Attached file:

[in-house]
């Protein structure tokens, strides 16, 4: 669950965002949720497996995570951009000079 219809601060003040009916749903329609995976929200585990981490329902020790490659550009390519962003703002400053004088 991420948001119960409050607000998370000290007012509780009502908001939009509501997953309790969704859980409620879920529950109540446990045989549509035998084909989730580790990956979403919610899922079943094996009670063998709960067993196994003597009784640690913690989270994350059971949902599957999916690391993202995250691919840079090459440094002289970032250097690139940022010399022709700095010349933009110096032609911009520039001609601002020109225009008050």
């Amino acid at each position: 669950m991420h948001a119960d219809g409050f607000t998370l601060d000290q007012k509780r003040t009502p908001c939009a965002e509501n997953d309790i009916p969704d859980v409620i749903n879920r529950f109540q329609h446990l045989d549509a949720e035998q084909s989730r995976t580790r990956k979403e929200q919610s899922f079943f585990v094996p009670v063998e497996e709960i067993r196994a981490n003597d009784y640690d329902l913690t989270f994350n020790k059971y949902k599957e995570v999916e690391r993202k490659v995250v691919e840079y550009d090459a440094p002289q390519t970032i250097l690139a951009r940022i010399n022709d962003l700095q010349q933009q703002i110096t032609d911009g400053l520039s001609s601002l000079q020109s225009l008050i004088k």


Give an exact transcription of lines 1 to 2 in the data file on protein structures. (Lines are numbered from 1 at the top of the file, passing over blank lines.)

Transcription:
[in-house]
């Protein structure tokens, strides 16, 4: 669950965002949720497996995570951009000079 219809601060003040009916749903329609995976929200585990981490329902020790490659550009390519962003703002400053004088 991420948001119960409050607000998370000290007012509780009502908001939009509501997953309790969704859980409620879920529950109540446990045989549509035998084909989730580790990956979403919610899922079943094996009670063998709960067993196994003597009784640690913690989270994350059971949902599957999916690391993202995250691919840079090459440094002289970032250097690139940022010399022709700095010349933009110096032609911009520039001609601002020109225009008050």